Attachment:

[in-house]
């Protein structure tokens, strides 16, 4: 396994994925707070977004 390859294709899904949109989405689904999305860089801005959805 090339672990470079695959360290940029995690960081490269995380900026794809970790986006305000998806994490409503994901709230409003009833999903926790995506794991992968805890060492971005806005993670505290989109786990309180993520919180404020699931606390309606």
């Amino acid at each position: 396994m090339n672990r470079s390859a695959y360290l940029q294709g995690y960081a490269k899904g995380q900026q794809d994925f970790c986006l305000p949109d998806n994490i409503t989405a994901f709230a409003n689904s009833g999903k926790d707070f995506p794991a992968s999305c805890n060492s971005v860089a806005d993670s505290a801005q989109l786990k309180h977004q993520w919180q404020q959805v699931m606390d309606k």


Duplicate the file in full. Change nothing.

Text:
[in-house]
């Protein structure tokens, strides 16, 4: 396994994925707070977004 390859294709899904949109989405689904999305860089801005959805 090339672990470079695959360290940029995690960081490269995380900026794809970790986006305000998806994490409503994901709230409003009833999903926790995506794991992968805890060492971005806005993670505290989109786990309180993520919180404020699931606390309606």
């Amino acid at each position: 396994m090339n672990r470079s390859a695959y360290l940029q294709g995690y960081a490269k899904g995380q900026q794809d994925f970790c986006l305000p949109d998806n994490i409503t989405a994901f709230a409003n689904s009833g999903k926790d707070f995506p794991a992968s999305c805890n060492s971005v860089a806005d993670s505290a801005q989109l786990k309180h977004q993520w919180q404020q959805v699931m606390d309606k």